NASHVILLE, TENNESSEE (WKOW) -- Tennessee Gov. Phil Bredesen said Wednesday that Tennessee wouldn't have met General Motors' cash requirements to build a small car at its Spring Hill plant even if the state's finances were in better shape.
GM last week selected a facility near Detroit to assemble small and compact cars over two other finalists in Tennessee and Janesville.
Bredesen told The Associated Press after a groundbreaking ceremony for a highway project in Nashville that GM had wanted "north of $250 million" in upfront money to select Spring Hill.
"That that was not even remotely in the range of something we could do at this time - or would really even do on this project even if times were good," the Democratic governor said.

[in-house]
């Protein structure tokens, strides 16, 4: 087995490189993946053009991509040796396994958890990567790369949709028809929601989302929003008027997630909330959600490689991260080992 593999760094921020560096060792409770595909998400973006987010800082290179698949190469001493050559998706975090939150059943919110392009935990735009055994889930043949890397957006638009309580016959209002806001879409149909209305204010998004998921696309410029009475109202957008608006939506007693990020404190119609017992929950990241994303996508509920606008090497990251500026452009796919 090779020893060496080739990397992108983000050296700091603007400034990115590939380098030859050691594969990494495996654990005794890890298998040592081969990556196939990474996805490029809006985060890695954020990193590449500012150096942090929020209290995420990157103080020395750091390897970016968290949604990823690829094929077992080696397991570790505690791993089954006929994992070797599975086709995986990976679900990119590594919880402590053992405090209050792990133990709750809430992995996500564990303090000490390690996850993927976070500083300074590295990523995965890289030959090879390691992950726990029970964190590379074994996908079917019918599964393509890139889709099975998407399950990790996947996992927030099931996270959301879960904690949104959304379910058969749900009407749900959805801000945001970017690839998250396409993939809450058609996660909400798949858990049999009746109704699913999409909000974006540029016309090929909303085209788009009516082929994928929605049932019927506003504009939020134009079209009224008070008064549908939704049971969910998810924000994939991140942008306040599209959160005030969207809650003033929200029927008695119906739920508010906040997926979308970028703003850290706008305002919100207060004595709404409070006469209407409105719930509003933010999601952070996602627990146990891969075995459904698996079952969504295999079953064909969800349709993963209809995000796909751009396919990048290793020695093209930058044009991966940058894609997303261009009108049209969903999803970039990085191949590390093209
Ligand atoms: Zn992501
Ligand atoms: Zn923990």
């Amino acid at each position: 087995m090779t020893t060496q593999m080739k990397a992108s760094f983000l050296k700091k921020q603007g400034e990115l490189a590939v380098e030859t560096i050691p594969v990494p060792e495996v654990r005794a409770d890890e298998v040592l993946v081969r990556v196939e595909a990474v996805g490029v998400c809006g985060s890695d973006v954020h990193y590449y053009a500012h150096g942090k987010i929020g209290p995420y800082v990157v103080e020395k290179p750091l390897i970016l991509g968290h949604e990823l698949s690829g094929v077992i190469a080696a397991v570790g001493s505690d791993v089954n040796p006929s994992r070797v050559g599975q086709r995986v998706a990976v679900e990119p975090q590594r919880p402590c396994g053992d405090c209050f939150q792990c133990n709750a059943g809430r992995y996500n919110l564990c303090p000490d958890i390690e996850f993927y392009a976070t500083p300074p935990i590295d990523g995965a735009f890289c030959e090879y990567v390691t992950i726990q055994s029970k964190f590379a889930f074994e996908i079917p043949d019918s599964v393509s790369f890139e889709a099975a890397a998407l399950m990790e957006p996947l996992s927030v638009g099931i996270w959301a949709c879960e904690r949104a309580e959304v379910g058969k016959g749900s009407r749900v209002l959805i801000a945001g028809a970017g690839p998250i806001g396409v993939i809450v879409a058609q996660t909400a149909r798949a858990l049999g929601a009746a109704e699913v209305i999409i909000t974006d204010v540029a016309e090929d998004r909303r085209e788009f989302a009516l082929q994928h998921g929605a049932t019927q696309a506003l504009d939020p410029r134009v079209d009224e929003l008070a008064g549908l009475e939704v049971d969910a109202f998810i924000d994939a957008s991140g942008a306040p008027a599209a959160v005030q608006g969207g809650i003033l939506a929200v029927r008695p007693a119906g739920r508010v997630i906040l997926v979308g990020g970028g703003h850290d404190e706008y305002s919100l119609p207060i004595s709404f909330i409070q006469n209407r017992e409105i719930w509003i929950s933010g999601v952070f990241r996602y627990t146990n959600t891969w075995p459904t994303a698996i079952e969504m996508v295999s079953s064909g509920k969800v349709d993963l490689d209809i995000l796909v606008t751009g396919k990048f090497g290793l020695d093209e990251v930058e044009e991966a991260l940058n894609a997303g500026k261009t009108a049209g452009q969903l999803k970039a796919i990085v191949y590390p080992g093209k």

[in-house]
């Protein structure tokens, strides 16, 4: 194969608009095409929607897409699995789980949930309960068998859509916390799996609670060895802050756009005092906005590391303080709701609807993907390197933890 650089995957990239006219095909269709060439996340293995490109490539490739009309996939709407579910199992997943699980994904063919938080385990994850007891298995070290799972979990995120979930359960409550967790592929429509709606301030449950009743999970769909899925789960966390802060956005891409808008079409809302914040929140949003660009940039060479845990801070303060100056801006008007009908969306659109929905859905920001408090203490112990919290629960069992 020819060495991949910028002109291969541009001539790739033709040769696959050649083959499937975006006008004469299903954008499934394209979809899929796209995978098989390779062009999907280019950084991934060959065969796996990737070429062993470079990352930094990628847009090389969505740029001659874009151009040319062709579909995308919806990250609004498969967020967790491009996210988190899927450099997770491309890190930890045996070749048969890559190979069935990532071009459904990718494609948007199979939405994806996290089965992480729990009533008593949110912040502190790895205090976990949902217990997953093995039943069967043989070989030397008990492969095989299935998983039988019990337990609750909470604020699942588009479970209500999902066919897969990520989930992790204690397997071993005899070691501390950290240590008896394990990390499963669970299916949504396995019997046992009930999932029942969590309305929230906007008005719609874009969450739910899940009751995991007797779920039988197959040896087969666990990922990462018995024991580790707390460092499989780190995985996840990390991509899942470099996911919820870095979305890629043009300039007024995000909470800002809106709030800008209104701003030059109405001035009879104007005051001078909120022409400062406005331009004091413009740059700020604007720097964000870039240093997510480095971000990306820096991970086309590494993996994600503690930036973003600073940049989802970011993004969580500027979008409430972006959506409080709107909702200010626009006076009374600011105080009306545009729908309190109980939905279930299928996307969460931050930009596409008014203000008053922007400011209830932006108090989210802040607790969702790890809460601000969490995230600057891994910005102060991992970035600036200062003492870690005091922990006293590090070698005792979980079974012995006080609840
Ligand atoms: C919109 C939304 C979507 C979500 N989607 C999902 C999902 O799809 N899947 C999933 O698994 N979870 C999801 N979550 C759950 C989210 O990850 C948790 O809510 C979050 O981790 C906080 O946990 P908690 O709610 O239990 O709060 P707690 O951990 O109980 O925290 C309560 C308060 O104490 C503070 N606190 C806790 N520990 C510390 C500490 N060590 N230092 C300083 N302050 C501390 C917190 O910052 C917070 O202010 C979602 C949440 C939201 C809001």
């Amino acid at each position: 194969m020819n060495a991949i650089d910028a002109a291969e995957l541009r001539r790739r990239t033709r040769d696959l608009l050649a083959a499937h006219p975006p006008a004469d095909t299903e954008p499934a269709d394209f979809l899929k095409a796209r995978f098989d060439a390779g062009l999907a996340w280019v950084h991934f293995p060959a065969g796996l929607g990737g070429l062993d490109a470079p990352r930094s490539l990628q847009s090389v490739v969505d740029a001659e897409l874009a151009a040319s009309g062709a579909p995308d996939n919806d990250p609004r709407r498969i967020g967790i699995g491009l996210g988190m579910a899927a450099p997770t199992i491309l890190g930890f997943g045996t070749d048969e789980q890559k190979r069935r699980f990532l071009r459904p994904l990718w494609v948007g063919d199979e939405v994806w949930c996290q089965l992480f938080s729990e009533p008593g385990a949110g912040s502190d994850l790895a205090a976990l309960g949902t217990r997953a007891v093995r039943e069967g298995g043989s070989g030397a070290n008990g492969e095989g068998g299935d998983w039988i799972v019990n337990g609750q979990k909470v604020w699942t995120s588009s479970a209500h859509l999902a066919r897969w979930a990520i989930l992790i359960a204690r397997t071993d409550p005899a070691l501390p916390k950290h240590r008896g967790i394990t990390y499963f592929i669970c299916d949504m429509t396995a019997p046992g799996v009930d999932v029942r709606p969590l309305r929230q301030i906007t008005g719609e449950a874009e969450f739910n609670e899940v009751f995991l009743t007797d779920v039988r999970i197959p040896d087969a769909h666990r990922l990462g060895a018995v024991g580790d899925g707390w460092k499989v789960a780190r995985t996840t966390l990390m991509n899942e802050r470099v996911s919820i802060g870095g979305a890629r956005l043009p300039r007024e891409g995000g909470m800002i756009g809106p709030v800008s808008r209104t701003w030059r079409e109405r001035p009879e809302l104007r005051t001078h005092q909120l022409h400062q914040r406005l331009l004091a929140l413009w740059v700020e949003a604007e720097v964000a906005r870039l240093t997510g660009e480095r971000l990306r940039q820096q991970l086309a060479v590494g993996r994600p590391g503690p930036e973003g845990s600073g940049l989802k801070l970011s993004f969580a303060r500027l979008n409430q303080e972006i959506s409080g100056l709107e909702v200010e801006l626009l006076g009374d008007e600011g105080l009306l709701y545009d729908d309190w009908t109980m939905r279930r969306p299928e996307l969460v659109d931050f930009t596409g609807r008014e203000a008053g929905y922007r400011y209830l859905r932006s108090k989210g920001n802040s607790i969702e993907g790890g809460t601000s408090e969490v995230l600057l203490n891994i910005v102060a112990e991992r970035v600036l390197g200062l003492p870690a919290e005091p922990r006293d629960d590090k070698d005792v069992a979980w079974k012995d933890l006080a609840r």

Bredesen said the state offered about $20 million in training and education money in addition to long-term tax breaks.
"GM made it clear when we were talking with them that they didn't care much about those things, what they really cared about was how much cash you could put up on the front end," he said.
GM's choice of the Orion Township, Mich., site leaves the future of about 2,500 employees at the Spring Hill plant uncertain when it stops making the Chevrolet Traverse around Thanksgiving.